The facts are in: more millennials are living with their parents than twenty somethings of previous generations. Despite being better educated than their 1980’s counterparts, they are also more likely to live in poverty and be unemployed.
There are plenty of blowhards who’ll blame this phenomenon on “laziness” or ‘feelings of entitlement.” But the real reasons are less convenient: millennials have more student loan debt than their parents did and are the biggest victims of the sluggish labor market. Plus, saving on rent means more funds for that start-up.
Sure, living with your parents is sometimes a drag. And there’s nothing wrong if you aspire to live on your own (in fact, we’ve created a plan for how to move out of your parents’ house). But let’s put to rest the idea of the “loser” who still lives at home with her parents. It’s not necessarily a sign of personal failure, it’s a sign of smart planning for the future. And if someone gives you guff about shacking up with your folks? Here are a few names to drop to help shift perspective:
STEVE JOBS, Apple Co-Founder
Oh, you’ve heard of him?
In 1997, Jobs returned from a trip to India after dropping out of college. He was fresh out of money, but had his sights set on big things–namely, building one of the world’s most innovative technology company and revolutionizing computer design.
So what did Jobs do? He moved in with his parents. Jobs didn’t just use his folks’ house as a place to crash. He and his buddy Steve Wozniak commandeered the garage to create their first computer: the Apple I.
People now make pilgrimages to visit the legendary suburban birthplace of Apple.
KATHY GRIFFIN, Comedian
Emmy and Grammy award-winning comedian and New York Times Bestselling author Kathy Griffin decided to chase her dream job rather than her dream apartment.
In order to have the time and money to go on as many auditions as possible, she worked as a temp and lived with her parents. It took a long time to get her break into the entertainment industry; she lived with her parents for a decade, until she was 28.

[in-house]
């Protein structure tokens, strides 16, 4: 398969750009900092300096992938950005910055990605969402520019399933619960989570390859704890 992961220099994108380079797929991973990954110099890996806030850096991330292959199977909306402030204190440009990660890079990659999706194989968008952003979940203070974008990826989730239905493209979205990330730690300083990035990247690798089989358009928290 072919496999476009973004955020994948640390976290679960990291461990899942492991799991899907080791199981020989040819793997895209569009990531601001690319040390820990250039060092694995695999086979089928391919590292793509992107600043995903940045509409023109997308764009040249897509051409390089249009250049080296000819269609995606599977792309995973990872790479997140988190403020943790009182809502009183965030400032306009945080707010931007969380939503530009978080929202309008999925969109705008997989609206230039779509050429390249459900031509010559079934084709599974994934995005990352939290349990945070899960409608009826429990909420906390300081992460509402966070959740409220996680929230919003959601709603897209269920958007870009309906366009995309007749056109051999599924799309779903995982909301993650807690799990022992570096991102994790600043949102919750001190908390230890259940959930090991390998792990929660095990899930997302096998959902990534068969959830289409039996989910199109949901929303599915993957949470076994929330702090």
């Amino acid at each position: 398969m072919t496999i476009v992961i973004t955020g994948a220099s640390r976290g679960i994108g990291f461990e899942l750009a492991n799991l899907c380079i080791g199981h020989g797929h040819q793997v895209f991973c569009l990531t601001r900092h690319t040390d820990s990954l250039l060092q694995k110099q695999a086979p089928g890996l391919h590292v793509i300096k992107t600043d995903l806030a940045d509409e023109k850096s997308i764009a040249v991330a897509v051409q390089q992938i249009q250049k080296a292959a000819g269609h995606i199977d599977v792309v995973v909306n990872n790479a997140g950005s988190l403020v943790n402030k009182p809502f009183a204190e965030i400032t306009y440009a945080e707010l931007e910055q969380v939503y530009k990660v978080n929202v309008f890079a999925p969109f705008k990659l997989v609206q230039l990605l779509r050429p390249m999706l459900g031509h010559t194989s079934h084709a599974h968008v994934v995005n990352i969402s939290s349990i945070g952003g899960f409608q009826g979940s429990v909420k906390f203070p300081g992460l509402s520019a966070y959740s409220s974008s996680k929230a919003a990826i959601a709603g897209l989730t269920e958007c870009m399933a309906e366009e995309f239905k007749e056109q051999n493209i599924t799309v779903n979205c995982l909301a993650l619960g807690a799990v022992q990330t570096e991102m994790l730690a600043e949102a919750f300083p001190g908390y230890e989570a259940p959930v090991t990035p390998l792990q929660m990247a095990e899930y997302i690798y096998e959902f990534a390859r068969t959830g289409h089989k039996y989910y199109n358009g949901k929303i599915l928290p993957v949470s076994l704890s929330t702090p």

Was it worth living with her parents for so long? Seeing as her net worth is estimated at $15 million, we’re guessing she’d say “yes.”
JUSTIN HALPERN, Best Selling Author and Television Producer:
What do you do when you get dumped by your girlfriend and have to move back home? If you’re Justin Halpern, you turn it into a best-selling book and a sitcom on CBS.
After moving in, Halpern began tweeting some of the words of wisdom his brutally honest dad dispensed. His account, @shitmydadsays, gained more than 2.5 million fans with its laugh-so-hard-you-cry hilarity.
He compiled some of them into a book called Sh*t My Dad Says, which sold 1.2 million copies and was developed into a television series.
REGGIE AGGARWAL, Tech Entrepreneur and founder of Cvent
Growing up, Reggie Aggarwal was your stereotypical most-likely-to-succeed type. He was the class president that went on to get a law degree from an Ivy League school. When the technology start-up boom was in full swing in 1999, Aggarwal decided to jump into the world of entrepreneurship.
For a while, things looked good. He was awarded $17 million in venture capital to start up Cvent, a software company that helped manage meetings and events. But eight months later, the company had spent more than 97% of that funding.
Things went south fast. The company cut 100 employees, stopped all non-essential spending and Aggarwall worked without a salary and moved in with his parents.
But he has said that as an entrepreneur, “you just don’t know how to give up.” It’s that attitude that drove him to push through the bad times and adapt to the new reality of the world post tech bubble. He keeps a diligent eye on all company expenditures and is constantly looking for a way to reduce overhead.
Twelve years after moving back in with his parents, Aggarwal and his company Cvent went public with a market value of 1.5 billion and was awarded CEO of the Year.
ANDREW GOWER, Game Developer
What’s considered worse than living in your parents’ basement? Living in your parents’ basement and being a gamer.
Or so the less enlightened might think. But those familiar with the name Andrew Gower know otherwise.
In 1999, Gower was living with his parents when he and his brother Paul started working on a Massive Multiplayer Online Role Playing Game (or MMORPG) called RuneScape. They launched their game in January of 2001, and within a year they had over a million players worldwide.
By 2008, the Gower brothers were named the 11th richest young entrepreneurs in England.
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